Graham Kelly: Beckham can surpass Best's legend

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The Independent Football

David Beckham could become the first British-based player since George Best, in 1968, to be voted by the correspondents of France Football as European Footballer of the Year.

In an effort to rein in the Beckham bandwagon, Best was once curtly dismissive of his talents. Maybe by the end of the 2002 World Cup he will have revised his opinion.

Both Best and Beckham won European Cup medals early in their careers, but Best subsequently faltered under the burden of expectation that he would continue to pull rabbits out of the hat, first for Wilf McGuinness, then for Frank O'Farrell, after Sir Matt Busby retired as Manchester United's manager. Despite growing disillusionment at the club's failure to make big signings, Best was United's leading scorer in the four years from 1968 to 1972, so Beckham still has something to live up to in this respect. United fans hope the succession after Ferguson will be smoother.

Beckham, thankfully, is rarely called on to exhibit the raw physical courage that Best regularly demonstrated against brutal defenders determined to discolour his legs, and at a time when teams were becoming more organised as well as cynical. The Irishman's retort was invariably to go into one more midfield tackle on the muddy pitches of the day, jink into the area, and, if they hacked at him from behind, to stay on his feet with his beautiful balance and slot the ball in the corner of the net.

Beckham is blessed with marvellous athleticism, and if Best, with his low centre of gravity, could tackle like a tiger, the 6ft Beckham can run like a thoroughbred. Best was completely two-footed in the same way as Bobby Charlton and Trevor Brooking were, but Beckham's left is now perfectly serviceable under pressure.

Although he played no part in it, England's World Cup success of 1966 had a significant effect upon Best's life, for, just a few months earlier, he had hit the front pages by scoring two goals in Manchester United's stunning 5-1 European Cup demolition of Benfica in Lisbon and, as football's first pop-style icon, he was ideally placed to capitalise on football's new-found marketability. Always seen with a beautiful girl on his arm, a quiet night at the local snooker hall was no longer possible for the original "Goldenballs".

David Beckham, too, had his life dramatically affected by the World Cup. After his moment of stupidity against Argentina in France, he found himself on the front pages. He was vilified throughout the land, but somehow he found the mental reserves to pull through. He lasted the course when many feared he was surrounded by airheads determined to make him look a publicity seeking prat.

Georgie tried, but he gave pleasure and exasperation in equal measure. He turned it on and earned the bonuses for the team for as long as he could, then he played fast and loose. Sometimes he went missing, other times he annoyed colleagues by not taking training routines seriously.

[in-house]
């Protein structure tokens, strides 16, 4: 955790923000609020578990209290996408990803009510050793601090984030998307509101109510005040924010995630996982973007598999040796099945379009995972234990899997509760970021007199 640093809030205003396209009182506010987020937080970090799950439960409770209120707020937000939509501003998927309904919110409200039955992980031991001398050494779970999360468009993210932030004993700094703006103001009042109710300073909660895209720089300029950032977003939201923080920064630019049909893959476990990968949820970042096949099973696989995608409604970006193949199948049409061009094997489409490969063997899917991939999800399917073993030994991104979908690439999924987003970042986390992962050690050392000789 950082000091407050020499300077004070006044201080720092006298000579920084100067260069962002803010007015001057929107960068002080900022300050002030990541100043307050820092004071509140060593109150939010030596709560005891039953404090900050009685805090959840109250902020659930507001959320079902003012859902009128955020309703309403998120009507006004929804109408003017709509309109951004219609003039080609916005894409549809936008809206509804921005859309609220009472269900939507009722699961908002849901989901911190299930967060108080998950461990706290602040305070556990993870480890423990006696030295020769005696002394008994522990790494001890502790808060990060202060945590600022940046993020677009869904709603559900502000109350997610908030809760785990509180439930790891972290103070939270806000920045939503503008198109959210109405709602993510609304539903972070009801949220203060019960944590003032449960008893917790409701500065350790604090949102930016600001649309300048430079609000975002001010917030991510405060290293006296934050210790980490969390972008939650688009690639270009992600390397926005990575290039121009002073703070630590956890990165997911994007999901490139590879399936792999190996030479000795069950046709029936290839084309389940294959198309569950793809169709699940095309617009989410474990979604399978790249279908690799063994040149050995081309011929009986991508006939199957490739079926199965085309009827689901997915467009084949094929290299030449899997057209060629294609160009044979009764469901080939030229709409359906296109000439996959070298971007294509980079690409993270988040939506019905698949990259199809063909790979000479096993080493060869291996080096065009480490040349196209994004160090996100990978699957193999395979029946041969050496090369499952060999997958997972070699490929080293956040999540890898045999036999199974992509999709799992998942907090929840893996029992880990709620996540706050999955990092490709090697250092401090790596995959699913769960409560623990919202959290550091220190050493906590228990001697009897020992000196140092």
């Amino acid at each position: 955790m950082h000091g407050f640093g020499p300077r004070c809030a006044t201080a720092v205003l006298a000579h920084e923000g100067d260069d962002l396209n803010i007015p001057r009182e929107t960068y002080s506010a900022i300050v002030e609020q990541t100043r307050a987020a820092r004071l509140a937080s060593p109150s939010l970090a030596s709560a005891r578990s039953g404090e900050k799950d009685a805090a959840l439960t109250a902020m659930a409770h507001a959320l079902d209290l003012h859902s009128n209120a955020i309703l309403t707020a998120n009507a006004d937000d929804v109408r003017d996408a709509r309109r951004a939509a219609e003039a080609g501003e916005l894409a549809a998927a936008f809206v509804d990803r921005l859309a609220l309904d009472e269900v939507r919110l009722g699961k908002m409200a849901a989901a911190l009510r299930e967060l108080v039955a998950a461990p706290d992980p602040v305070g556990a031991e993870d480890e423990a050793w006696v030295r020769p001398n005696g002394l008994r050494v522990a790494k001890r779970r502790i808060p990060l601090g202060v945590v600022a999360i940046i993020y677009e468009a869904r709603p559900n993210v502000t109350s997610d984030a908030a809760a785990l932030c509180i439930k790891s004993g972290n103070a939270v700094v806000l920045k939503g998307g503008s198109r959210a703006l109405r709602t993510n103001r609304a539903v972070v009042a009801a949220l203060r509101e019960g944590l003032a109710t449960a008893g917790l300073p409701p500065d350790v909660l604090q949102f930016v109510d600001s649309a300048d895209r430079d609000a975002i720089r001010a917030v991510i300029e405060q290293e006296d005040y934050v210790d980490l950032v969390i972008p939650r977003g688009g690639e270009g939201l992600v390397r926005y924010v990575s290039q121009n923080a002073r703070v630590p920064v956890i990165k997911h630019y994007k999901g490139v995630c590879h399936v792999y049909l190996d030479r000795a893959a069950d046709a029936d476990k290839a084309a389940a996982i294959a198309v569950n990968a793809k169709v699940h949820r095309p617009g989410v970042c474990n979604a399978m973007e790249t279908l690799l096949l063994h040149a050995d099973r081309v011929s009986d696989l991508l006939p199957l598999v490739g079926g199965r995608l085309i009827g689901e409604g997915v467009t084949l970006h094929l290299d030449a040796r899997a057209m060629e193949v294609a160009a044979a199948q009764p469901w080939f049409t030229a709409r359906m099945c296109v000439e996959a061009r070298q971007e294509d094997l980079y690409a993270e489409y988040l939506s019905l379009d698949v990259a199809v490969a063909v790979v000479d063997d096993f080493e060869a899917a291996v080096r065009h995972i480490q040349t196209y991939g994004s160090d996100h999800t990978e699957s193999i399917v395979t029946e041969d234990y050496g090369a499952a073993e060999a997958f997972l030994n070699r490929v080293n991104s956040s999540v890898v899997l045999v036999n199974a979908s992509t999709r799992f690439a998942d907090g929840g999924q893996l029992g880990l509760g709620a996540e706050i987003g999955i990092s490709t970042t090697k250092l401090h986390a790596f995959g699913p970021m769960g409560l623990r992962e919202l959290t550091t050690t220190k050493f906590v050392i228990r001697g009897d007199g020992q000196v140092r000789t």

Best was probably the last of the great street players, who learned the game in rough and tumbles against older boys. I once stood on the Scoreboard End at Old Trafford for an FA Cup tie against Burnley in the company of a Clarets' fan. Burnley were a goal up with five minutes to go and Best lost his boot. He promptly picked up his boot, collected the ball, and without stopping to put on the boot, crossed with his stockinged foot and United were level.

Best was disappointed with his performance in the 4-1 1968 European Cup final win over Benfica which sealed his election as European Footballer of the Year in 1968, saying he only played in snatches. One of those "snatches" saw him dribble through the Portuguese defence and round the keeper for his goal. But, presumably, the boy who grew up with a football under his arm dreamt of scoring hat-tricks in every final.

Beckham for his part seems to have had a clear idea of his destiny from the time he won a Bobby Charlton Soccer Schools holiday, but, did it, I wonder, embrace the captaincy of England? Towards the end of England's nervously dire performance against Greece, he resolved to rescue the game and began to take defenders on in the manner of Best in his prime, and, in Athens also, there was a welcome glint of steel when United needed it that hasn't always been apparent in his game.

He was, Sir Alex Ferguson said, "desperate" to play last Wednesday. The game with its rotation systems has changed so much since Best grew bored with the demands being placed on him. He, in his own way, was even more desperate to play. Sadly, no one realised. He signed playing contracts without even reading the wages.

Grahamkelly@btinternet.com

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